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Article
December 11, 1991

Tobacco MarketingProfiteering From Children

Author Affiliations

From the Subcommittee on Health and the Environment, US House of Representatives, Washington, DC. Mr Waxman is a Democratic representative from California.

From the Subcommittee on Health and the Environment, US House of Representatives, Washington, DC. Mr Waxman is a Democratic representative from California.

JAMA. 1991;266(22):3185-3186. doi:10.1001/jama.1991.03470220101037
Abstract

In 1946, the RJ Reynolds Tobacco Co advertised that "More Doctors Smoke Camels Than Any Other Cigarette."1 Such a message conveyed that it was medically safe to smoke, and the tobacco companies targeted adults to receive that message. In 1991, tobacco companies don't use medical spokespersons to sell their products. Few physicians would attest to the safety of smoking, and tobacco companies are not as interested in adults anymore.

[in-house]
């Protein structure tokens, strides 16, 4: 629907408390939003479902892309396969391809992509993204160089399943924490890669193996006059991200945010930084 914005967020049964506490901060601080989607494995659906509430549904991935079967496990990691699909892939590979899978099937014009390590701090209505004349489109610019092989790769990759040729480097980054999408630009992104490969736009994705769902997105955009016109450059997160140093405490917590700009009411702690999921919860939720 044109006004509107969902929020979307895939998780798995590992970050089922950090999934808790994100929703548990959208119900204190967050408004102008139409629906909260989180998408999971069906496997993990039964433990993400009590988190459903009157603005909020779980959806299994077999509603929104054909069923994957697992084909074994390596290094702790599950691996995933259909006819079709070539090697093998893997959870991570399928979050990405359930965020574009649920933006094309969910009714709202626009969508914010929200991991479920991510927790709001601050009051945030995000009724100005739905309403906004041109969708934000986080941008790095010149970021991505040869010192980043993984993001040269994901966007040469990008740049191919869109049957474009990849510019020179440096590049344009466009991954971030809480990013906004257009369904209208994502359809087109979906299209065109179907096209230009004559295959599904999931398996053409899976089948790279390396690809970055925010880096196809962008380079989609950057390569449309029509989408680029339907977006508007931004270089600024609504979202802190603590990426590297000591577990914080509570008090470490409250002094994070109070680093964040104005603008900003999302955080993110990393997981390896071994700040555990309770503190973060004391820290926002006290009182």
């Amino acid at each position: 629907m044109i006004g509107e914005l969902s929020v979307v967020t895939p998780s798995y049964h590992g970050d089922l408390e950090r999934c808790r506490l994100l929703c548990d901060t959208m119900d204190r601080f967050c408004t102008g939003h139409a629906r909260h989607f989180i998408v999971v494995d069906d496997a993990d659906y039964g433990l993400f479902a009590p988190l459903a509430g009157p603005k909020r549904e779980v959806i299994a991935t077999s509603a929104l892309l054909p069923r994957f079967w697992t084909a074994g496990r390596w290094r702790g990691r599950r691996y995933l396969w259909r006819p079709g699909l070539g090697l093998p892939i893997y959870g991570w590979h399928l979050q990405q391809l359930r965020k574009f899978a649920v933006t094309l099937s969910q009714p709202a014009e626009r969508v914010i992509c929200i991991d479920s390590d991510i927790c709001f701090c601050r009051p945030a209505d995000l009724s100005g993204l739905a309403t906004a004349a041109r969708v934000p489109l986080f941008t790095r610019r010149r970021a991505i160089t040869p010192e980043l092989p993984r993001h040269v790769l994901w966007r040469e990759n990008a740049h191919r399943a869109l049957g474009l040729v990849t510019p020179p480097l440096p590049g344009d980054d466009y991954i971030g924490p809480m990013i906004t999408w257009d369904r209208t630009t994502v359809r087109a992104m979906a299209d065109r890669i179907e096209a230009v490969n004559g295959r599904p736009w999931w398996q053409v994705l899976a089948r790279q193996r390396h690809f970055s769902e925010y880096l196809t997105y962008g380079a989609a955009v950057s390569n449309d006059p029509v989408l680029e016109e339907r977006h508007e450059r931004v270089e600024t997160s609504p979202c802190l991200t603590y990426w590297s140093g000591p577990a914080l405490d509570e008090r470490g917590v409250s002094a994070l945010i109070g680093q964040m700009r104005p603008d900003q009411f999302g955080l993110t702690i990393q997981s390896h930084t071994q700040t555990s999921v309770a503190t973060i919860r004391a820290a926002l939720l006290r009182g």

In today's cigarette advertisements, physicians in white coats have been replaced by cartoon animals in bright, preschool colors. With straight faces, RJ Reynolds and its industry colleagues report that they've chosen figures like Old Joe Camel because they believe that such figures will appeal to adult smokers and encourage them to change brands. With the same straight faces, they will likely express shock that children respond to this campaign by taking up smoking.

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